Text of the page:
BYOD (bring your own device) will push the number of computing devices bought by consumers to grow from 65 percent in 2013 to 72 percent in 2017.
This signifies the growing importance of designing for the consumer inside the enterprise, Gartner said on Monday.
Gartner says devices (PCs, tablets and mobile phones) will reach 2.35 billion units in 2013, up 5.9 percent from 2012.
The growth will be driven by sales in tablets, smartphones, and to a lesser extent, ultramobiles, as PC shipments are on the decline.
Traditional PC (desk-based and notebook) shipments will reach 305 million units in 2013, down 10.6 percent from 2012.
The PC market including ultramobiles will dip 7.3 percent in 2013.
Tablet shipments are expected to reach 202 million units, up 67.9 percent.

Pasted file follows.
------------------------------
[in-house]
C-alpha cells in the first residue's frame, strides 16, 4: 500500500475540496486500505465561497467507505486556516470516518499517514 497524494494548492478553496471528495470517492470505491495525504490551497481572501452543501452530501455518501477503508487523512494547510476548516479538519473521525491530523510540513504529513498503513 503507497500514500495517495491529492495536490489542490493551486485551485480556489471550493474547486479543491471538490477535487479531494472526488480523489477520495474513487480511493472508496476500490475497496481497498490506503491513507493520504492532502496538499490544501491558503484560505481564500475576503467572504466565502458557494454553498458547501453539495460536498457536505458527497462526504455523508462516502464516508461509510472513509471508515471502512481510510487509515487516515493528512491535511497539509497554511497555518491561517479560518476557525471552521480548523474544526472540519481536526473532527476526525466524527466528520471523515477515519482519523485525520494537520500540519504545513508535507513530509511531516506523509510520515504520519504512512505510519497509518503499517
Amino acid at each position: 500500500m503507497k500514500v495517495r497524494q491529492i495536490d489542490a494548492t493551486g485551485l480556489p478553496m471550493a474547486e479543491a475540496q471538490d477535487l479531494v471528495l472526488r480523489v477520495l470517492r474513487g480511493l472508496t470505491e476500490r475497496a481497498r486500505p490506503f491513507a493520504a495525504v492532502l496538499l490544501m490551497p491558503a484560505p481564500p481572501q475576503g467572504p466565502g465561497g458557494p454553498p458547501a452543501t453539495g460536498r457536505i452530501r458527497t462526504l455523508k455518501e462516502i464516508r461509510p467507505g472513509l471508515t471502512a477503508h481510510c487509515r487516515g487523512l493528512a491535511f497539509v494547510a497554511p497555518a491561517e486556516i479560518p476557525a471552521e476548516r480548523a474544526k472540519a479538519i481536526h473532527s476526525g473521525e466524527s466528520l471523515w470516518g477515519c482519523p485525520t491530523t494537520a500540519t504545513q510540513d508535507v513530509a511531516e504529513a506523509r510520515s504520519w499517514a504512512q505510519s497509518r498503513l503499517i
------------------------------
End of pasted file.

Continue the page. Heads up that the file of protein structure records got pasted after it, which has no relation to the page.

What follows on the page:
Mobile phone market will grow 4.3 percent, with volume of more than 1.8 billion units.
Table 1: Worldwide Devices Shipments by Segment (Thousands of Units)
|PC (Desk-Based and Notebook)||341,273||305,178||289,239|
Source: Gartner (June 2013)
Demand for ultramobiles (which includes Chromebooks, thin and light clamshell designs, and slate and hybrid devices running Windows 8) will come from upgrades of both notebooks and premium tablets, such as the Apple iPad or Galaxy Tab10.1.
Ultramobile devices are drawing demand away from other devices. This will be even more evident in the fourth quarter of 2013 when the combination of new design based on Intel processors Bay Trail and Haswell running on Windows 8.1 will hit the market. Although these devices will only marginally help overall sales volumes initially, they are expected to help vendors increase average selling prices (ASPs) and margins.
The tablet and smartphone markets are facing some challenges as these devices gain longer life cycles. There has also been a shift as many consumers go from premium tablets to basic tablets.
The share of basic tablets is expected to increase faster than anticipated, as sales of the iPad Mini already represented 60 percent of overall iOS sales in the first quarter of 2013.